While TensorFlow is a popular framework for developing neural networks, and as a Google Brain's second generation system, the adoption has soared as the common platform for deep learning presents an easy to use environment and serves as a powerful contribution to the world of machine learning.
But the project to integrate the TensorFlow machine learning library and Swift language is no longer actively developed, though some parts of the project such as the language-differentiated programming for Swift remains active.
What are the accomplishments of Swift for TensorFlow?
The proponents of Swift for TensorFlow which are developers involved in the project cited in the repo a number of accomplishments, including: the enablement of a novel research combining deep learning with graphical models for 3D motion tracking through the SwiftFusion project.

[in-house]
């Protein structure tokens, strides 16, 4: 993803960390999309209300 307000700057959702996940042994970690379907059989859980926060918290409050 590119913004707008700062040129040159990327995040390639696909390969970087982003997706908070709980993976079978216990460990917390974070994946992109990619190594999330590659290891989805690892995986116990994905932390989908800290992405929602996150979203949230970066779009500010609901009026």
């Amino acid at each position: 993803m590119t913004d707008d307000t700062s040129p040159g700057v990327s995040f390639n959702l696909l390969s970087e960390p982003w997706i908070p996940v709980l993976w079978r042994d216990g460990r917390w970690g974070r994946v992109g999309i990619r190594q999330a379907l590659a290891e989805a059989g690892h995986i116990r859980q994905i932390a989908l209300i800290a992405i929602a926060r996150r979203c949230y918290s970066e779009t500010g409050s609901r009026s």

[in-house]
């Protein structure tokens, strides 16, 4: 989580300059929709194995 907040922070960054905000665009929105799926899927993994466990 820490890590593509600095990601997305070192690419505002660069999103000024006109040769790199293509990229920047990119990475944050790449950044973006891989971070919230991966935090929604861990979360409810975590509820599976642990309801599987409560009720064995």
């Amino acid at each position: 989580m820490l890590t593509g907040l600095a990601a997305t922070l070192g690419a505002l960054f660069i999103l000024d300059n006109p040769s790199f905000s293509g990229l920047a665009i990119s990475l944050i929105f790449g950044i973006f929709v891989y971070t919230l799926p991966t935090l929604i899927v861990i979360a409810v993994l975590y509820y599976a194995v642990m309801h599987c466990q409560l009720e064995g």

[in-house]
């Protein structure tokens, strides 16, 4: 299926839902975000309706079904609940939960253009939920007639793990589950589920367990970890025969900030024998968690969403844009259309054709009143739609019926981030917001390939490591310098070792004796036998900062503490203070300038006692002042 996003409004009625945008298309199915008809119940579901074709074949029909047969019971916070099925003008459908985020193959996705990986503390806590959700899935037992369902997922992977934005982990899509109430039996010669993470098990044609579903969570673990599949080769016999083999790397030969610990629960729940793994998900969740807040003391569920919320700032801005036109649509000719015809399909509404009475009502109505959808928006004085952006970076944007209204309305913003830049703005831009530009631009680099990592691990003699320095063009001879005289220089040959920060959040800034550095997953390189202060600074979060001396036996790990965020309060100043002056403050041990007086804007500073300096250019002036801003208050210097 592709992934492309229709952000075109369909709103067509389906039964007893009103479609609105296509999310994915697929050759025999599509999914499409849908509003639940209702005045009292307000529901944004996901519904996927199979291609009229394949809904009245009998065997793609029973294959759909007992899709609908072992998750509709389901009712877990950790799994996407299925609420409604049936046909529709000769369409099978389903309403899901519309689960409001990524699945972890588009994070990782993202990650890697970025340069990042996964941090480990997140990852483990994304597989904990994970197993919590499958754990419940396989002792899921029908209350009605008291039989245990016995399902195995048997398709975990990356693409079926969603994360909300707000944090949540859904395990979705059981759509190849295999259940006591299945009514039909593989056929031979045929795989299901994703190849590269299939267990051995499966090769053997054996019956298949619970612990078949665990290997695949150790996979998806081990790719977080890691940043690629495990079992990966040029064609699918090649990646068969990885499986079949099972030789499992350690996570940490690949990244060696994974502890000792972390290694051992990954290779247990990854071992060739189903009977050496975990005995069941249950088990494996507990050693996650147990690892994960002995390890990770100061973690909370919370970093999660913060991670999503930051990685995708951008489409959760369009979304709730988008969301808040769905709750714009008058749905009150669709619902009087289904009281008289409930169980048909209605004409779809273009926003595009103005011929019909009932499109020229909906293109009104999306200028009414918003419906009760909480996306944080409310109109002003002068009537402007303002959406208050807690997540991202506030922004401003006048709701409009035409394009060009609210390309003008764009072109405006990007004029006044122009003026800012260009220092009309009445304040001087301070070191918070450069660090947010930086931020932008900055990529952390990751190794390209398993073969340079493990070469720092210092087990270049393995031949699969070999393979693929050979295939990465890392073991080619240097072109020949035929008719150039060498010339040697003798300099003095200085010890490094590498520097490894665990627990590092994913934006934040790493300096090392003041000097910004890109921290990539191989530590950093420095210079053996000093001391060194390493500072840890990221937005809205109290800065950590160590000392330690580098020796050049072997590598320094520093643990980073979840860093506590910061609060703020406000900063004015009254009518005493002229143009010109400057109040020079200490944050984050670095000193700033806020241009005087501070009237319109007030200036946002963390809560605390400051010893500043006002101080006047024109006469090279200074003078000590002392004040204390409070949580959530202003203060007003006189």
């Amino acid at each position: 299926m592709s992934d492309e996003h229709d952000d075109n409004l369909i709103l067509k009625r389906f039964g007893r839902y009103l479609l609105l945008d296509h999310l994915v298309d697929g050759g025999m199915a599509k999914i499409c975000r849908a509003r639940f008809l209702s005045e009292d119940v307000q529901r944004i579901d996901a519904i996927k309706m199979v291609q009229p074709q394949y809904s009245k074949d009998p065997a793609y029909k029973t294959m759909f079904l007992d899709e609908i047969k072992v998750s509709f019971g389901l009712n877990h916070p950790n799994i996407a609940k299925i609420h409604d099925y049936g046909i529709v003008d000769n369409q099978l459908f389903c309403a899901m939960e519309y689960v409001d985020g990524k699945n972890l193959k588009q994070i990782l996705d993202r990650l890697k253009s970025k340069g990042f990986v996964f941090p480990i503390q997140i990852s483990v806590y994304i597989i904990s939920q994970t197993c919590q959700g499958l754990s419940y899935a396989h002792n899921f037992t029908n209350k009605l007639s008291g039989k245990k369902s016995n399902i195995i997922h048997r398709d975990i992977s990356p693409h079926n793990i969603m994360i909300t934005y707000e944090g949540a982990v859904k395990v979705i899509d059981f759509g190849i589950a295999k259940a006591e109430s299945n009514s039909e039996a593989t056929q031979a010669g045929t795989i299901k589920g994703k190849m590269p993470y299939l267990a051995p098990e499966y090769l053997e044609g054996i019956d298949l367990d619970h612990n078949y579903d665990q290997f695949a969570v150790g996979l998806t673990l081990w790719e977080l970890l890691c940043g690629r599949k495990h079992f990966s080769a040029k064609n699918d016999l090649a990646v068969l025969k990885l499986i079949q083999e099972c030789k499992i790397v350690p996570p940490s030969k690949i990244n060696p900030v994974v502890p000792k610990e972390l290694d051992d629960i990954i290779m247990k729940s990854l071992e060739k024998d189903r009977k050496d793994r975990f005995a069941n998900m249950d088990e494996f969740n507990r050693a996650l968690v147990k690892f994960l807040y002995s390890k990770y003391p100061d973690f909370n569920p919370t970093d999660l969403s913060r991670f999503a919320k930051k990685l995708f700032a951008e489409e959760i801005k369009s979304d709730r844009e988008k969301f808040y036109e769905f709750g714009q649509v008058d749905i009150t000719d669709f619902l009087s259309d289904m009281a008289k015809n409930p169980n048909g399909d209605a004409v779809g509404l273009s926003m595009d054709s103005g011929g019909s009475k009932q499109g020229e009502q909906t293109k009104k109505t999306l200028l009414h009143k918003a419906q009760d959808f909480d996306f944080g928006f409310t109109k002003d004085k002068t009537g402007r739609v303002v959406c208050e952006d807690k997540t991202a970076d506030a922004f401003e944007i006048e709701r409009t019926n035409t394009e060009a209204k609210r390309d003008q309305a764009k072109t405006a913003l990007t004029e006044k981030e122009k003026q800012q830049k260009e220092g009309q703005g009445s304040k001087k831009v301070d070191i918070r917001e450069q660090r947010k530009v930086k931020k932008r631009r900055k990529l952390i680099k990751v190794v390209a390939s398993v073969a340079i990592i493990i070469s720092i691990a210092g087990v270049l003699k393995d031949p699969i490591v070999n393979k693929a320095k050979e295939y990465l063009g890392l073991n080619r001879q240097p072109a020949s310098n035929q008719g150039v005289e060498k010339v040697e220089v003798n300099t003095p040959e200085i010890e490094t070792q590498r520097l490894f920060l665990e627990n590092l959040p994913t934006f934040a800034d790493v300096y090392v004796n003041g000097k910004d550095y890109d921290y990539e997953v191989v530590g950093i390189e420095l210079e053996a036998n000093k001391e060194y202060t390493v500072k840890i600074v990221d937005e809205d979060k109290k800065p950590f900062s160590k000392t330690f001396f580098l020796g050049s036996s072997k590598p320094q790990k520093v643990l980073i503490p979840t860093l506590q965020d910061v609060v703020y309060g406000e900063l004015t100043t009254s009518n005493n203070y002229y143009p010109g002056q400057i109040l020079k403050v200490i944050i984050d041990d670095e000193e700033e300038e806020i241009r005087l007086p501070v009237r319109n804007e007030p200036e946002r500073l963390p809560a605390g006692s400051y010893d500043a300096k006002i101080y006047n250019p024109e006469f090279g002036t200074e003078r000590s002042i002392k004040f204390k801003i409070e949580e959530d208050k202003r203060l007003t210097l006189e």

And the addition of language-integrated differentiated programming into Swift, which is the part of the project that has remained in active development with the work continuing in the Swift compiler.
Furthermore, there is the spinning off of multiple open-source efforts still in active development like PythonKit, which caters for Python interoperability with Swift, and swift-jupyter for using Swift within Jupyter notebooks, along with swift-benchmark, for the benchmarking of Swift code.
What the Future holds for TensorFlow
TensorFlow was developed and released by Google in 2015, as open-source project, which opens the door for everyone including: academicians, independent researchers, students, developers and even hackers.
Google made available a version of TensorFlow for academic researchers with built-in binaries, and a version as API for developers, with the intent to build an active open-source community and through their contributions ensure improvements to the TensorFlow source code.
However, the future appears to look bleak for TensorFlow as PyTorch has been luring away its users, with the Facebook-developed PyTorch preferred over TensorFlow because of ease of use as cited by PyTorch users.